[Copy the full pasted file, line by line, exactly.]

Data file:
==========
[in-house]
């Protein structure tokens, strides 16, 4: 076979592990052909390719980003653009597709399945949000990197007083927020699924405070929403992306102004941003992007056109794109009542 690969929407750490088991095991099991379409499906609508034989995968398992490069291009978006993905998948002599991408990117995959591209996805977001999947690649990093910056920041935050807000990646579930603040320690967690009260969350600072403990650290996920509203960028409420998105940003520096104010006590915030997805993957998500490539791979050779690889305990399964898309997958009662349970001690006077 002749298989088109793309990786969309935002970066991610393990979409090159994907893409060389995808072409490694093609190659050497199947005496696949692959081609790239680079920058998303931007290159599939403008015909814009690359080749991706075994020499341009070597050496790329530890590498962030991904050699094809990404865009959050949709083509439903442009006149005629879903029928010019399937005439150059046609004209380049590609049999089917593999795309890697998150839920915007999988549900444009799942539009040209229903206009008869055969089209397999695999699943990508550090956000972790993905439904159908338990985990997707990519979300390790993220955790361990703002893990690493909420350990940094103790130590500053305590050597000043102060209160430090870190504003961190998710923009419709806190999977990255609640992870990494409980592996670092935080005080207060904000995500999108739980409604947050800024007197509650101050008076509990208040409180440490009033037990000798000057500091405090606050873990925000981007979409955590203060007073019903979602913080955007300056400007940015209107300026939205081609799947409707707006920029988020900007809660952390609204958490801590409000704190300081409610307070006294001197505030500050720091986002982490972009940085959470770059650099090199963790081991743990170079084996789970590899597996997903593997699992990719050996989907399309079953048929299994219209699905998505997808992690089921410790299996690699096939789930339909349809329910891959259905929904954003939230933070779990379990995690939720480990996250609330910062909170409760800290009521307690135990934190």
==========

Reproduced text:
[in-house]
């Protein structure tokens, strides 16, 4: 076979592990052909390719980003653009597709399945949000990197007083927020699924405070929403992306102004941003992007056109794109009542 690969929407750490088991095991099991379409499906609508034989995968398992490069291009978006993905998948002599991408990117995959591209996805977001999947690649990093910056920041935050807000990646579930603040320690967690009260969350600072403990650290996920509203960028409420998105940003520096104010006590915030997805993957998500490539791979050779690889305990399964898309997958009662349970001690006077 002749298989088109793309990786969309935002970066991610393990979409090159994907893409060389995808072409490694093609190659050497199947005496696949692959081609790239680079920058998303931007290159599939403008015909814009690359080749991706075994020499341009070597050496790329530890590498962030991904050699094809990404865009959050949709083509439903442009006149005629879903029928010019399937005439150059046609004209380049590609049999089917593999795309890697998150839920915007999988549900444009799942539009040209229903206009008869055969089209397999695999699943990508550090956000972790993905439904159908338990985990997707990519979300390790993220955790361990703002893990690493909420350990940094103790130590500053305590050597000043102060209160430090870190504003961190998710923009419709806190999977990255609640992870990494409980592996670092935080005080207060904000995500999108739980409604947050800024007197509650101050008076509990208040409180440490009033037990000798000057500091405090606050873990925000981007979409955590203060007073019903979602913080955007300056400007940015209107300026939205081609799947409707707006920029988020900007809660952390609204958490801590409000704190300081409610307070006294001197505030500050720091986002982490972009940085959470770059650099090199963790081991743990170079084996789970590899597996997903593997699992990719050996989907399309079953048929299994219209699905998505997808992690089921410790299996690699096939789930339909349809329910891959259905929904954003939230933070779990379990995690939720480990996250609330910062909170409760800290009521307690135990934190």